Voting with a Catholic conscience
| Tuesday, October 26, 2004
I have always tried to vote my Catholic conscience. This Catholic conscience has led me to vote more often for Democrats than Republicans in the past 20 years, and not because they are exemplars of virtue or represent any Catholic ideal. Instead, like most people of good conscience, I “hold my nose and vote” for the least offensive candidate on the ballot.
Single-issue voting is a poor use of judgment. God has given us the capacity to think through and weigh complexities. Good people led by their conscience arrive at differing conclusions. This is why the Catholic Church embraces no single party or political ideology.
Many students have asked me my opinion on the coming election. I would never presume to violate their conscience by insisting on one candidate over another, but I will manifest my own conscience as we all are preparing to vote.
In the history of the world, only two nations have slaughtered 40 million of their own people: the Soviet Union under Stalin, and the United States of America under legalized abortion. No election of the past 30 years has been so critical as this one for the issue of abortion. With as many as three or four of nine Supreme Court justices likely to retire from a court already evenly divided on a whole host of cultural-moral issues like abortion and stem-cell research, the next President will have a unique opportunity to set the tone of Constitutional Law for then next generation. On the issue of abortion, he will name those who will decide if America will give its blessing to another 40 million deaths.
Why is abortion so important?
Abortion is America’s dirty vast secret. This atrocity dwarfs the Holocaust by a factor of six (or by 12 or by 18, depending on how you count), yet so few people talk about it. While abortion was made legal to give women freedom, they often become prisoners of the secrecy which shrouds their choice.
Tiny, beautiful, innocent human children, whom our human nature is wired to protect, are not the only victims of this tragedy. Often decades after the fact, mothers who have made this choice face their own consciences in waves of sorrow, regret, guilt and shame when they see babies in strollers, see their former due date on a calendar, see others about the same age as their child would have been or look in the eyes of their children and recall the missing sibling.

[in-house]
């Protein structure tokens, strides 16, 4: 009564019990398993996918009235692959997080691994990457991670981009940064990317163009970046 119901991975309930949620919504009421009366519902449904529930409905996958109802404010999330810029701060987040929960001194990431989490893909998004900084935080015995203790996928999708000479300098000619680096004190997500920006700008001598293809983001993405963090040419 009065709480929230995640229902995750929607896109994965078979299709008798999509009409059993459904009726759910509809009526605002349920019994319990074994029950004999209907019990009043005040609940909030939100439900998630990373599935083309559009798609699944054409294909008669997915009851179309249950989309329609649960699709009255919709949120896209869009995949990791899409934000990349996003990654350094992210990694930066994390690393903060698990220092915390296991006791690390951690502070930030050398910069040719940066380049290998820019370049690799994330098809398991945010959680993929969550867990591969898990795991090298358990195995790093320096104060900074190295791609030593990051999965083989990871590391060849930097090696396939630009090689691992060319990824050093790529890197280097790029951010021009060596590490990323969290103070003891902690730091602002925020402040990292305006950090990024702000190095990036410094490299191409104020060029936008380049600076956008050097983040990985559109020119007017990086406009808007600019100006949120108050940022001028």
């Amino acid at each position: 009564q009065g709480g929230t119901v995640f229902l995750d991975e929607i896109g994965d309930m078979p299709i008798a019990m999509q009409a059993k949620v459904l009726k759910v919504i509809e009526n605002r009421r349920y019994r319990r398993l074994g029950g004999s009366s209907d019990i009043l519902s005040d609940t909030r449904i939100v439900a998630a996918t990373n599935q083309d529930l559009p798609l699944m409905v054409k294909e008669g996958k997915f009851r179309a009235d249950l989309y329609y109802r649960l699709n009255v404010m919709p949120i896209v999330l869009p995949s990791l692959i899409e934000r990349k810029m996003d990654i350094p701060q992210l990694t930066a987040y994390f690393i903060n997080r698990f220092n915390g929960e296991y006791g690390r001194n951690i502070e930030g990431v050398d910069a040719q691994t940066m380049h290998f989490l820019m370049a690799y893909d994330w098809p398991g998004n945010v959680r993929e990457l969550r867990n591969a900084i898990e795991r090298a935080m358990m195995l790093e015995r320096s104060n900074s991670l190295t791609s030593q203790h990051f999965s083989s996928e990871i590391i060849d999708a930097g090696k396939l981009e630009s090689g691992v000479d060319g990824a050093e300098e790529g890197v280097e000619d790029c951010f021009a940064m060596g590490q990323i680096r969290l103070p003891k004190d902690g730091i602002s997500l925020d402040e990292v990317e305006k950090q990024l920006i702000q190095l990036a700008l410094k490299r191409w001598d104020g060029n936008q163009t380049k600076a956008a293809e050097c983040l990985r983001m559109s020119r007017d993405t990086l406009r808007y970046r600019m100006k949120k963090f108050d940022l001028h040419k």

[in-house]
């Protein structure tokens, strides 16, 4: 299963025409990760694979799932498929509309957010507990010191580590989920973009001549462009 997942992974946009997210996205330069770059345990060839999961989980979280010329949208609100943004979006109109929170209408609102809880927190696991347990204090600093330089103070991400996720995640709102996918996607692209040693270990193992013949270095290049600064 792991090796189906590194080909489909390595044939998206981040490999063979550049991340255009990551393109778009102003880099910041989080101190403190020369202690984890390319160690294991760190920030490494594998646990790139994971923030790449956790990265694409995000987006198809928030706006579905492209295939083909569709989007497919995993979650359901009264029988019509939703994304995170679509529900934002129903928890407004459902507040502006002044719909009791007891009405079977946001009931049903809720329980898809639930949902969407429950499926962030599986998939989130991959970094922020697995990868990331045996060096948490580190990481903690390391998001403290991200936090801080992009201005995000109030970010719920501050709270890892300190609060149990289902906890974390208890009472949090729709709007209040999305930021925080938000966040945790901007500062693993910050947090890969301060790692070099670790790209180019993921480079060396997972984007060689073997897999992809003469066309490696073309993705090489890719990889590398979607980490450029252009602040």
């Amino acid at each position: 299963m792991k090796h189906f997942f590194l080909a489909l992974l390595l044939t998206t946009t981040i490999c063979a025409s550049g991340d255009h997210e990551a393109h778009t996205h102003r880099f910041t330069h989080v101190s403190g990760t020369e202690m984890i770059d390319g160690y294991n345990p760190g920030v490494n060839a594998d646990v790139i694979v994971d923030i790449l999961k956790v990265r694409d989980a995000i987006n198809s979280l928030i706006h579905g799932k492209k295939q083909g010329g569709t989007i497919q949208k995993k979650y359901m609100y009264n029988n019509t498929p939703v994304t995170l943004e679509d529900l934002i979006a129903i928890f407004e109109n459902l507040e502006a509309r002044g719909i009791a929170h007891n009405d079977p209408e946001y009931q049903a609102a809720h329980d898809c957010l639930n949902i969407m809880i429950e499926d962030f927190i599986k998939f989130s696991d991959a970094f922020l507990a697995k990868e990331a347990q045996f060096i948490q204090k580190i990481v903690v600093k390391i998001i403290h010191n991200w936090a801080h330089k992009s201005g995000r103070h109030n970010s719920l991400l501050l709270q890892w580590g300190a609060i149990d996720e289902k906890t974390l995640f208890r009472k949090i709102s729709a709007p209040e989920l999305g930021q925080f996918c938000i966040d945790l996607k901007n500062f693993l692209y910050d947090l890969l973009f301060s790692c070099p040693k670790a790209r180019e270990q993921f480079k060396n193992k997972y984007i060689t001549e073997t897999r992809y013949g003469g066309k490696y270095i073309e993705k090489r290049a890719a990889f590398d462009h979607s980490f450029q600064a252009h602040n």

This trauma from which millions of women suffer is now common, but remains virtually unspoken in public settings. In a society that has dared go public with every shame and former taboo, one still remains: the stories of millions of women who can bear their troubled spirits only in the silence of prayer before God or before a trusted friend or perhaps a priest in a confessional.
Today, abortion in the distant past is an almost common confession in parishes across America. Having seen the heartbreak of so many women, so many years after their choice, as a priest I can attest to the now clear truth. The choice of abortion is bad for women – and not only for women, but bad for their boyfriends, their future husbands, their present and future families. Anything else that would do so much damage, cause so much pain and enduring trauma would be illegal.
The Church and the Gospel call us to weigh in a balance all the various moral and practical factors that go into electing any politician. In past years abortion had not weighed as heavily for me as other life issues, such as the nuclear threat during the Cold War. This year I have tried honestly to weigh in that sacred inner scale of conscience the good of a greater care for the poor, the good of ending capital punishment, the good of being more dovish than hawkish in foreign policy, all these goods and more against the evil spectre of another 30 years of legalized abortion, perhaps another 40 million dead, another 40 million anguished mothers, another countless many who will have some hand in this ongoing tragedy – and I can’t.
The Catholic Church is the only institution in this nation which has resolutely opposed the practice of abortion since its federal legalization in 1973. However, the Church has been opposed to abortion not only for the last 30 years, but for the last 2000. A Catholic who publicly professes to oppose his private conscience in order to gain office for himself, betrays the fact that he has no understanding of conscience. It is our sacred inner knowledge of the truth, and of what is good and evil that tells us how we must act publicly, even if it means to give our own lives for it. This is the Gospel.
Ironically, it was Edmund Burke, an 18th Century British statesman who lost his seat in Parliament for taking pro-Catholic and pro-Irish positions, who said, “All that is necessary for evil to triumph is that good [people] do nothing…” Likewise, it is a shock to consider that all that is necessary for legalized abortion to remain a “right” in our land for some decades into the future is for good Catholics, other Christians and all people of conscience on this issue to ignore their consciences in a single act on a single day this November.
This year as never before, my conscience leads me to vote like that single-issue voter I have held in disdain in the past. But, my advice to anyone who wishes to hear it, remains the same: However you vote, vote your conscience, even if it means you have to hold your nose.
Father J. Steele, CSC
Rector, Morrissey Manor
Chaplain, Campus Ministry
Assistant Holy Cross Vocations Director